Strengthology 101: Part III

It’s Thursday morning after the cert and my forearms are healing. It kinda makes me sad.

Stone loading does quite a number of the soft (virginal, in my case) skin of your forearms. I came home with two three inch long scrapes, badges of honor, that everyone wanted to know about.

“What did you do to your arms?”

I felt like Caine from Kung Fu after he moves the brazier to leave the temple, a dragon and a tiger permanently branded into his forearms. I had a mark that set me apart and spoke of my accomplishments. Oh well, that’s just ego and ego never lasts long.

What’s fortunate is that I carry things from this weekend that will never fade. The camaraderie I spoke of last time is something that’s not going anywhere any time soon. As we return to our lives we might not contact each other as often, immediate priorities come to take precedent, but all it takes is the effort. Send a text, an email, make a phone call and we’re reconnected. A bond has been formed.

The other thing that I carry from this weekend is knowledge. It’s funny, that’s the primary reason we went but it’s taken three blog posts to get to it. And that’s not to diminish its importance either. It’s just that there’s so much to be gained from a cert like this and the unexpected benefits are as notable as the expected.

And as expected, Elliott does not let you down. On Thursday, as I hung out in Elliott’s office, I was struck by all the books. Stacks and stacks of books on all kinds of subjects. Sally Fallon’s Nourishing Traditions under a book on qigong by Yang Jwing Ming. Books on politics, economics, psychiatry, physiology, kinesiology all jumbled together in neat stacks on shelves and on the floor, everyone of them within easy reach, everyone of them well worn and obviously read.

A conversation with Elliott is a wild ride of interconnections. He truly is holistic. It’s not just some cheesy ad word he uses to broaden his audience. With wit and precision he can draw an undeniable link between childhood trauma and why you’re stuck in your dead lift. He understands how all aspects of our lives are connected and can even draw you the map to show you how.

If you’re wondering whether I’m going to go into detail about what was covered in the course, I’m not.

That’s proprietary information and if it’s important to you I suggest you make the next cert.

What I will tell you are the generalities.

If you’ve followed any of Elliott’s Strengthology stuff then you should be aware of “The Four Layers of Strength.”

Physical strength is only the first level. Beyond that lies physiological, psychosomatic and presentable strength. Each layer takes us deeper into ourselves allowing us to first identify and then remove our weaknesses. This not for the faint of heart.

A perfect example of this is a colleague from South Florida, a successful trainer with a growing business, a powerlifter and a strong Type A personality. Frequently this type of guy is a blow hard. He knows what he’s good at and that’s what he focuses on. He’s addicted to his own success and actively avoids failure.

Not this guy. Rarely have I seen someone so committed to improving himself. Every imbalance, every imperfection was noted, cataloged and recorded for future improvement. He was persistent, determined and aggressive, a warrior in every sense of the word. These qualities, usually found frightening in modern society, he aims inward. It’s his own weakness he seeks to destroy.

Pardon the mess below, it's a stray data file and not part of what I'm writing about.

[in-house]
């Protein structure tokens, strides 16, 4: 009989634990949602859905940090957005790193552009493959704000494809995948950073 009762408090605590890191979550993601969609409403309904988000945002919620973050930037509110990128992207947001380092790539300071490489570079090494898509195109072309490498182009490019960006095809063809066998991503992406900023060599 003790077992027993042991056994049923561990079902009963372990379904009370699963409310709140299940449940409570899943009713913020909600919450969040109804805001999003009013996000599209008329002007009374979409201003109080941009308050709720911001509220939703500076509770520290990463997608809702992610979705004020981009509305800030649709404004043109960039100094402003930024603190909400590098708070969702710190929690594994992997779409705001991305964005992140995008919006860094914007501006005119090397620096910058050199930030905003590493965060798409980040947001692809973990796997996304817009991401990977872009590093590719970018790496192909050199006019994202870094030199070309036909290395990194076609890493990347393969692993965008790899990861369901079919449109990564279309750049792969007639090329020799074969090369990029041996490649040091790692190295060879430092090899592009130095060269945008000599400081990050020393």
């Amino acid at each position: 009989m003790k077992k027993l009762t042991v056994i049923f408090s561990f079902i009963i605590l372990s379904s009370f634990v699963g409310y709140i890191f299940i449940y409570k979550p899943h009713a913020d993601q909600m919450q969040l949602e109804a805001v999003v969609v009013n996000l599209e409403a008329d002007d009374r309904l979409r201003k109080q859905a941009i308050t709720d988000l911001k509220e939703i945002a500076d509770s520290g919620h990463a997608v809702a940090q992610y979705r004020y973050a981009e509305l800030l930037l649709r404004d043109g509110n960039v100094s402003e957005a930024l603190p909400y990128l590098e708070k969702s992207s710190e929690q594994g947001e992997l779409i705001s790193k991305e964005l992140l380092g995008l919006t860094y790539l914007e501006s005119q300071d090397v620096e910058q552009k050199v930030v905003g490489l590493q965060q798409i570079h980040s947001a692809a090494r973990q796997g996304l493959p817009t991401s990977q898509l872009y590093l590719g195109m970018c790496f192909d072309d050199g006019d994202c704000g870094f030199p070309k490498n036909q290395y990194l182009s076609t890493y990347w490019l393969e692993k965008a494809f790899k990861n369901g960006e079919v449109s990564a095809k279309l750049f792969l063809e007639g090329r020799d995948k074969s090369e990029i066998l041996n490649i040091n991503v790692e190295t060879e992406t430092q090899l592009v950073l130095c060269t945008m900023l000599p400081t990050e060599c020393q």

Outwardly he’s compassionate. He builds up everyone around him, not in the marshmallow soft, New Age way that has become the modern standard but with spine and spirit. In short he’s a leader. One who inspires those around him to greatness—through example.

And it is this quality that is Strengthology. Strengthology builds strength because it requires strength. Strength to look inward, face your fears, identify your weaknesses and then go after them.

After general introductions and the “get to know you” part we had a guest lecturer, a local chiropractor Elliott has been seeing who specialises in C-1 adjustments. C-1 is the very first vertebrae of your spine and it’s what your skull sits on. If it’s “out” it can affect your entire nervous system and consequently all aspects of strength and performance. See? Holistic.

After the lecture we covered some basic assessment techniques to determine if your or your client’s C-1 is out. Not all chiropractors do this type of work, so if you’re interested or want more information go here.

After that we went into the gym and got our hands dirty. Elliott showed us a comprehensive assessment system we could take home and begin using on our clients right away. I have been using it to great effect.

The assessment looks at the client from all angles assessing both structure and movement. Using these protocols we can identify imbalances and spot future problems before they happen.

Not one to send us off half cocked, he then showed us stretches and how to write programs that we could use to alleviate those imbalances and empower our clients to begin correcting them.

As trainers we truly are the front lines of the health care industry. We see clients before they go to the doctor, “Hey Dave, my shoulder hurts when I press overhead. What should I do about it?”

We prescribe the protocols (read exercise) that keeps them out of the doctor’s office in the first place. It only makes sense that we should be more acute in our assessments and empowered in our ability to affect real change.

This is what the first, physical, layer of strength in Strengthology is all about.

1 Comment

Filed under Fitness, Personal Development, Personal Training, Recovery, Strength, Strength Training

One response to “Strengthology 101: Part III

  1. Pingback: Expectation of Excellence (Anti-Mediocrity) Part 1

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